Text. English. Chinese. Multi-structured. Language. Fuzzy. Logs. Hard-to-parse. Rich. Semi-structured. Whatever you want to call data that doesn’t fit neatly into tidy little rows and columns these days, can we please stop calling it “unstructured”? I feel a bit like Don Quixote in even pursuing this topic, but after 15-plus years of (mostly) working on search and text processing (including writing a book on the subject) I can’t help but feel that it’s time for the word “unstructured” to be retired and for us to find a better term to describe all of this stuff spewing from us and our computational creations.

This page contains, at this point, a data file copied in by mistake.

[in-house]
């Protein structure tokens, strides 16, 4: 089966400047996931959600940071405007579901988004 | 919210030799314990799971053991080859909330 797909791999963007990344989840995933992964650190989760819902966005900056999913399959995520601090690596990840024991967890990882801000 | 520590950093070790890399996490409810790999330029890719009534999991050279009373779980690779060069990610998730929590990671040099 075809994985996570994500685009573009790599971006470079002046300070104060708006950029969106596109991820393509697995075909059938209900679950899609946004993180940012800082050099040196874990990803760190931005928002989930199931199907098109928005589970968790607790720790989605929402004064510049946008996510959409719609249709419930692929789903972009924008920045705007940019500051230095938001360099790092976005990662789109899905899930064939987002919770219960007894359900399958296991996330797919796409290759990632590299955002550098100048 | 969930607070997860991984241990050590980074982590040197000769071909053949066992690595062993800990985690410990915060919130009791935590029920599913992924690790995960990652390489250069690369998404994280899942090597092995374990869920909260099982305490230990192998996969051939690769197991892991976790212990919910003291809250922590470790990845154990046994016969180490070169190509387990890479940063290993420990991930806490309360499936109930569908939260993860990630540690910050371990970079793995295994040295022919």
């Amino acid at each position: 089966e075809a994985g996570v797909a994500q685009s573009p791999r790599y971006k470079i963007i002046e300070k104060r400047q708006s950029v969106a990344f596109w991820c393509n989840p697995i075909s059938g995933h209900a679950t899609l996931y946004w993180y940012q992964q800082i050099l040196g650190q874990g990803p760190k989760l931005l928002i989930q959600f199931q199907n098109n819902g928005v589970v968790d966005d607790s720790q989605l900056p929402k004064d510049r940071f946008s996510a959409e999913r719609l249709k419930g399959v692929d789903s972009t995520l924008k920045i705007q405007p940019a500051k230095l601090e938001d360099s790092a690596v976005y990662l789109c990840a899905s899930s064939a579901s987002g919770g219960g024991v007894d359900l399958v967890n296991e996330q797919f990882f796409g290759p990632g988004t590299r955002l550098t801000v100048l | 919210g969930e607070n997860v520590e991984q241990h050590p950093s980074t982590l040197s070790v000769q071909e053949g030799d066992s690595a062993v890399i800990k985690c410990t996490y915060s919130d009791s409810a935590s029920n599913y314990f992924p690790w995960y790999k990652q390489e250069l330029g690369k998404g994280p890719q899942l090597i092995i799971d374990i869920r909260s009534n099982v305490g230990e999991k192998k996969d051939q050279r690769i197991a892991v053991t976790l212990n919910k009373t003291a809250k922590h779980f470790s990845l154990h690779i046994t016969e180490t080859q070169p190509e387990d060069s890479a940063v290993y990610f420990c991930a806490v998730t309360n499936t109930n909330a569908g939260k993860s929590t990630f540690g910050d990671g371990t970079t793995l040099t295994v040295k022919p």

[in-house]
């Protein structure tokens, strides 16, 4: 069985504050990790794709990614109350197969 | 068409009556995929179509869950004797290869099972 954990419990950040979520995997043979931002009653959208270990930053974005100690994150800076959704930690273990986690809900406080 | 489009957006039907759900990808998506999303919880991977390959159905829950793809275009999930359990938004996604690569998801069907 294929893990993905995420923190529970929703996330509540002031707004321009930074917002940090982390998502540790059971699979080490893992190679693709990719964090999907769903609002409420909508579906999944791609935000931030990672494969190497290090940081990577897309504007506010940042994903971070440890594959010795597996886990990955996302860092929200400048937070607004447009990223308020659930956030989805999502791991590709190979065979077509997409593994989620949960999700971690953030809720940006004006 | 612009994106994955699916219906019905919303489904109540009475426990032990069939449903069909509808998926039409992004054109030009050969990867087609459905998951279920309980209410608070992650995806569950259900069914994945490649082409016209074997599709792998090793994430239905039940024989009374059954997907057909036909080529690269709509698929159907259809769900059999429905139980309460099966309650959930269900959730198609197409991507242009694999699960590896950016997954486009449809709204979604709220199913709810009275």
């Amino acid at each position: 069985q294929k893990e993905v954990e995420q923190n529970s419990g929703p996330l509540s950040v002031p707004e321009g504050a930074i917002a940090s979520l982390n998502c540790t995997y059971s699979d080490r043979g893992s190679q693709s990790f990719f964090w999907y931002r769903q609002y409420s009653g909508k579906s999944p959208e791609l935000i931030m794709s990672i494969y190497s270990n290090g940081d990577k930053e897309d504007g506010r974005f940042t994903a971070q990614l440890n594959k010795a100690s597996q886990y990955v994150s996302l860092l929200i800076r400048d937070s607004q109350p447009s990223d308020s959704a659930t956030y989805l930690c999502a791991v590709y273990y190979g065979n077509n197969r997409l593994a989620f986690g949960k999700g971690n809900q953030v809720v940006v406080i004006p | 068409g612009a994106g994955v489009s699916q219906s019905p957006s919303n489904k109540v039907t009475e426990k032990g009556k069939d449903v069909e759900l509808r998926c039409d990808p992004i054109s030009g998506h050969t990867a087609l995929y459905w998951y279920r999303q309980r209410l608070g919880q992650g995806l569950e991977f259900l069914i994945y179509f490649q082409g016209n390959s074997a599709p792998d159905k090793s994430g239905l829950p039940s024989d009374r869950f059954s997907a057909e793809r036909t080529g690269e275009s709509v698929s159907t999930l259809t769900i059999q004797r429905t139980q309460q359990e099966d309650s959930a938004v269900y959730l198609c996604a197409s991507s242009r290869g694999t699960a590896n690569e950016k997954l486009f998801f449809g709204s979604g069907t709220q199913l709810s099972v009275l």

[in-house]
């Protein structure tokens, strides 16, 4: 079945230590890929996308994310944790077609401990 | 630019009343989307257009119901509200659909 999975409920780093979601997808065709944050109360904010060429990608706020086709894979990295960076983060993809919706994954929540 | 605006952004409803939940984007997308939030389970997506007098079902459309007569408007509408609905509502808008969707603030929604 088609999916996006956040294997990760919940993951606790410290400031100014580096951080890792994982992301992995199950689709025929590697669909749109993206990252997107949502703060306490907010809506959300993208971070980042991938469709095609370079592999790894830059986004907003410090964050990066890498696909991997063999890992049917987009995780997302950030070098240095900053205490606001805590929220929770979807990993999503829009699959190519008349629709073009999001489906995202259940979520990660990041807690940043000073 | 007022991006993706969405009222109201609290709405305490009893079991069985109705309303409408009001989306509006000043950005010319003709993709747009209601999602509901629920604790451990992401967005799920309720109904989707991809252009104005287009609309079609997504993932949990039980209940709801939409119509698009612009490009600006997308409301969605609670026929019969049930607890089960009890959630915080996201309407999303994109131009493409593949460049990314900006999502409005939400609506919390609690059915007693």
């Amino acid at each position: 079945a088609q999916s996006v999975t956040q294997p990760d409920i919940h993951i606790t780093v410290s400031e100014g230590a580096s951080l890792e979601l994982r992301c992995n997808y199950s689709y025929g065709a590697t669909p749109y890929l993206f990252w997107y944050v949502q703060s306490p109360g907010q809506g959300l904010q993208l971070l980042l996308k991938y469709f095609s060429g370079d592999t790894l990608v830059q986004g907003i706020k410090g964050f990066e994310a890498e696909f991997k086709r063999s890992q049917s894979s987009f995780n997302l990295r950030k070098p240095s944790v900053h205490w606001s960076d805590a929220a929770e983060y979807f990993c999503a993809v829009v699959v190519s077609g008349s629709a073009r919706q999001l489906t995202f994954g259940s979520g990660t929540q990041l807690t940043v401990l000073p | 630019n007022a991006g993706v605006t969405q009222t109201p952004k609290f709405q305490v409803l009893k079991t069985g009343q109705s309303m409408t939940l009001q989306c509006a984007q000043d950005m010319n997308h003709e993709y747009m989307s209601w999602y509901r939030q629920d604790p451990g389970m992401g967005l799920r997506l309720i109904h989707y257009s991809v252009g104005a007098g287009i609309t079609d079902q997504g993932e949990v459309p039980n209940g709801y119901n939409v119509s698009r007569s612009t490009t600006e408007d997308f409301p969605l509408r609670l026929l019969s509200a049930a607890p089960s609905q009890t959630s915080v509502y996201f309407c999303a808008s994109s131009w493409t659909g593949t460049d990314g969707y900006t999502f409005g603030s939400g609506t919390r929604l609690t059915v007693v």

Why all the (somewhat tongue-in-cheek) vitriol towards such a simple word? When I’m feeling cynical, I think that, in the early days of databases, someone coined “unstructured” as a derogatory term to mean “all the stuff a database isn’t good at working on.” If “structured” is good, then “un”-structured must be bad, right? The problem is that working with text is one of the defining computational challenges of our time. We need our best and brightest working on it; and not just so we can better target ads to consumers. It’s too full of promise to describe with such a diminutive word as “unstructured.” Numerical data? Child’s play! Text? Now there’s a real challenge.
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